Friday 28 October 2011

Polish greats

Violinist Giovanni Guzzo

It might be that seeing a great view from the top of a mountain is ehanced by there being no one else there.  I think the opposite is true of concerts, as I found out at Cadogan Hall on Tuesday when the RPO gave a terrific performance of Polish classical music to an almost empty auditorium.  Shame.  Read my review at Classicalsource, including my report on two brillint young string players who, if there's any justice, will be stars soon.

Thursday 27 October 2011

The violinists' violinist

The Guardian has asked a number of eminent violinists to choose their number one fiddler.  Interestingly, there are two mentions apiece for Ida Haendel, Pinchas Zukerman and Gidon Kremer, but no Oistrakh, Heifetz, Milstein, Szigeti, etc, etc.  I would have chosen Oistrakh myself, and Julia Fischer from the crop of current violinists.  Who would you choose?  Let us know in the comments section.

Wednesday 26 October 2011

Herwig Zack: 4 Strings Only

4 Strings Only: A Recital for Solo Violin


Herwig Zack (violin)


Several themes run through this album of solo violin music from German violinist Herwig Zack.  Four of the works suggest a broadening of the repertoire in the shadow of the fifth; Bach’s violin works, after all, being so dominant in the repertoire.  Three of them were composed for Yehudi Menuhin, a prolific commissioner of new music, while Menuhin’s Bach remains one of his most important legacies.  And, perhaps more trivially, this disc reminds us that besides Bach, plenty of other Bs wrote solo violin music.

Zack’s recital gives us the two Suites by Bloch, in reverse order and separated by a sample of Bach’s mighty example of violin writing.  Bloch’s Suites for solo violin, composed for Menuhin, date from quite late in the composer’s life (both written in 1958) and maybe their close proximity makes them sound like two sides of a musical coin.  The Suites’ language is lonely, anguished, and at times quite angular.  If anything, the First Suite in more introspective than the Second, though its initial upward stab makes for a striking and combative opening.  At its heart is a brief Andante, just two lines long in the score, which evokes the more simple tonality of Bach.  Zach underscores this link by paring back his tone and vibrato, a technique also deployed in the Bach Second Sonata.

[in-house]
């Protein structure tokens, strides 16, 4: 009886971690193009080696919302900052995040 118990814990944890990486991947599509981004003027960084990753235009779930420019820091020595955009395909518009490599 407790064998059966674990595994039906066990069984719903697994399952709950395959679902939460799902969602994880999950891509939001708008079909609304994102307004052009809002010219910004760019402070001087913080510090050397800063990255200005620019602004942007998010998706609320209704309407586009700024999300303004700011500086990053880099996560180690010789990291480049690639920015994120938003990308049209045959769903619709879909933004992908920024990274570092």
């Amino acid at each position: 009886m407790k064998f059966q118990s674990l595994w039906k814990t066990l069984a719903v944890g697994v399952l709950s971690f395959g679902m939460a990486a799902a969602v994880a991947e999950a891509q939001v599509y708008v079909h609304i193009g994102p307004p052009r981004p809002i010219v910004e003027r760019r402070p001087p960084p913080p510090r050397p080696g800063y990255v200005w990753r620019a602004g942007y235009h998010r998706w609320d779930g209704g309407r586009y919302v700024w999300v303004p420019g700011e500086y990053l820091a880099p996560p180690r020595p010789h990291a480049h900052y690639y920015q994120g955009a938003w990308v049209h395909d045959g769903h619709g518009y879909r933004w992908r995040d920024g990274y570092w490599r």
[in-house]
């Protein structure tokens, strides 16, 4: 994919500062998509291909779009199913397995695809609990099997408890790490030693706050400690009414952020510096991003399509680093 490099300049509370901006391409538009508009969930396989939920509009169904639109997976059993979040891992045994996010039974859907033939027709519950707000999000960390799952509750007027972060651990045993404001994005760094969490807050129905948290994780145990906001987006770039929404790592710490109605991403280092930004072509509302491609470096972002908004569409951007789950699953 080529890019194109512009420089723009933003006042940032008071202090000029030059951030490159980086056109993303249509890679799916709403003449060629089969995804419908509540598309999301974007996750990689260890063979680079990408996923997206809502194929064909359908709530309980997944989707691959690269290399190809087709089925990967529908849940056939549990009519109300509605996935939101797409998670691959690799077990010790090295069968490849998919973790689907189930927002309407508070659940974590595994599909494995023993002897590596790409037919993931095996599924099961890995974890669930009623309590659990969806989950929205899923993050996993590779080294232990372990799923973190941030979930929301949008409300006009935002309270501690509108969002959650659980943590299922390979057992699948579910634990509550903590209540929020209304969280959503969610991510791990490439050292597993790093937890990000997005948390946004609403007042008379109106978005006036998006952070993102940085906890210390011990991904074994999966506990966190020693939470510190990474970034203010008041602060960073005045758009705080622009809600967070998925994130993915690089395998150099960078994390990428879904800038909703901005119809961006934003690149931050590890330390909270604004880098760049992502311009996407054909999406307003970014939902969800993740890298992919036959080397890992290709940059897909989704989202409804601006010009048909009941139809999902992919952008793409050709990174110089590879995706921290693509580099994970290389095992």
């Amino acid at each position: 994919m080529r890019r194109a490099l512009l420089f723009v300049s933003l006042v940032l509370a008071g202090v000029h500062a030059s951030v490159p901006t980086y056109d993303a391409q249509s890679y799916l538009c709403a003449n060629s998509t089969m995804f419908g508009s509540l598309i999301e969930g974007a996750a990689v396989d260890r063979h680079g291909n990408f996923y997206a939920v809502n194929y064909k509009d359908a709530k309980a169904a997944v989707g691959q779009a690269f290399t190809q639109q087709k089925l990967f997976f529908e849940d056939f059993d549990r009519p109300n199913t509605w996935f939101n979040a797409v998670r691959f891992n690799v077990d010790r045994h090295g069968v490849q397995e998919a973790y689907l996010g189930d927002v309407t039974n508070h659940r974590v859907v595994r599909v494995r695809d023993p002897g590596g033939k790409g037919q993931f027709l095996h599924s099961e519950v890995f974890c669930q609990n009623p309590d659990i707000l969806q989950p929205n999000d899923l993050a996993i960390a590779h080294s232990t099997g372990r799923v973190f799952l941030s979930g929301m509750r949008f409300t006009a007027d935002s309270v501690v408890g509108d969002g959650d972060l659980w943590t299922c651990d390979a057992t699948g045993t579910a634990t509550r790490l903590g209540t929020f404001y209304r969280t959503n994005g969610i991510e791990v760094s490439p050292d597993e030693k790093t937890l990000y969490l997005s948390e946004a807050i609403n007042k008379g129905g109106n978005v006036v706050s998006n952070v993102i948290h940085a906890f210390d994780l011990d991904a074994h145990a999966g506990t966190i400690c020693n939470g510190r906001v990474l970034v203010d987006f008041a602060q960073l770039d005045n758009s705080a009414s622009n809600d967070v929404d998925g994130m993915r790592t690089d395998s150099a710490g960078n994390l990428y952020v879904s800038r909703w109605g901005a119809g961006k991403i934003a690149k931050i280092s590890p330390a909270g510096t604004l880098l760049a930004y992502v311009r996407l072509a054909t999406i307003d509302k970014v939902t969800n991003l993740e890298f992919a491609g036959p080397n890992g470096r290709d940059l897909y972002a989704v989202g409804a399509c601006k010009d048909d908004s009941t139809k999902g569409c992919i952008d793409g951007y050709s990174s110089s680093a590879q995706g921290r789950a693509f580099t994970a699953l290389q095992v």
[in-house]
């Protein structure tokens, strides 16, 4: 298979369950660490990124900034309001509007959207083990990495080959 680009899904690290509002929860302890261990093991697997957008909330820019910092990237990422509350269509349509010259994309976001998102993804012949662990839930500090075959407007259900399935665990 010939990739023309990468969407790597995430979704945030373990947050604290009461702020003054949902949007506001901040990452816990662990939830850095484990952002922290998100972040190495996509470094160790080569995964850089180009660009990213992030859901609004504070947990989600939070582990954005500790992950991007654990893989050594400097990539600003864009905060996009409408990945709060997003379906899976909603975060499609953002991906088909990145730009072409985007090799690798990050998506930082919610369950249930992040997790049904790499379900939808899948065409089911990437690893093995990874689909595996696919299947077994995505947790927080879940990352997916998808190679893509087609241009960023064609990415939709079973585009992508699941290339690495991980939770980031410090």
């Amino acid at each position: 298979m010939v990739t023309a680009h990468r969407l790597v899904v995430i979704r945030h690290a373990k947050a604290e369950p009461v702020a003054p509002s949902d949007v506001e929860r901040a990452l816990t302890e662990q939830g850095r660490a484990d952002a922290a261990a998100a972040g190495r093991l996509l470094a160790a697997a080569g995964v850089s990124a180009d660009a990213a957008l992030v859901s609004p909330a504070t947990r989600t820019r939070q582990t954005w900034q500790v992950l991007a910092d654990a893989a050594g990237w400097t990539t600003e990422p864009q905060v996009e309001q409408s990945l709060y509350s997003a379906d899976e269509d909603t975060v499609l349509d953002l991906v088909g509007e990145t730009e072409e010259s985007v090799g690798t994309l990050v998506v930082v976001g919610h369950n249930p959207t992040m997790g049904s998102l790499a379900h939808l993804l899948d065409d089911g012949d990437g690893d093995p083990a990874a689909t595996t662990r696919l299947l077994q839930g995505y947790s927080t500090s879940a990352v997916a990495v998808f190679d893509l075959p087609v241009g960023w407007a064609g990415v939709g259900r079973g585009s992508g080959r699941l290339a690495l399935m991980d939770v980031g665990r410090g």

The Second Suite occasionally slips into a Bartokian sound world, and perhaps its most striking moment is a series of declamatory chords in the moderato second movement.  These are both intriguing works, but I must admit that despite having listened to them a number of times, I’ve struggled to retain the sound of them in my memory.  Zack’s intonation is always precise, but he’s let down, particularly in these works, by the recording’s lack of dynamic contrast; fortissimo moments are often little varied from pianos that follow them, though I sense that this is not Zack’s fault.  The dynamic issues are less of a problem in Bach’s Second Sonata, BWV 1003, in which Zack’s borrows period simplicity with minimal vibrato and sustain.  He adapts his sound very well, though a less self consciously stylised performance might have made more of the lines of the Fuga or of the famous andante.  

The last two works on the disc turn out to be the most appealing.  Paul Ben-Haim’s Sonata of 1951 makes a great play of Jewish elements, such as a distinctive harmony and single note drones maintained beneath modal flourishes.  Zack is at his very best in Berio’s Sequenza VIII, which plays with the idea of closely pitched clusters of notes and, in a brilliant central section, a ghostly toccata of smudged semi quavers.  At one point, Zack excels himself by continuing the toccata while interjecting four-note chords into their flow without ever loosing the thread of the underlying semi quavers.  It’s a bravura moment from a very impressive violinist.

Monday 24 October 2011

British Composer Awards 2011

Here's the shortlist for the British Composer Awards, as selected by the British Academy of Songwriters, Compsoers and Authors (BASCA).  The winners will be announced on November 30th, and Radio 3 will be airing a special programme about the awards on 4th December.
Instrumental Solo or Duo
Oliver Knussen: Ophelia's Last Dance
Thomas Simaku: Soliloquy IV for Bass Clarinet
William Sweeney: Sonata for Cello & Piano
David Matthews: Horn Quintet
Anthony Payne: String Quartet No. 2
Martin Suckling: To See the Dark Between
Dai Fujikura: away we play
Martin Suckling: What Shall I Give?
Huw Watkins: Five Larkin Songs
Alexander Campkin: O magnum mysterium
Francis Pott: Mass in Eight Parts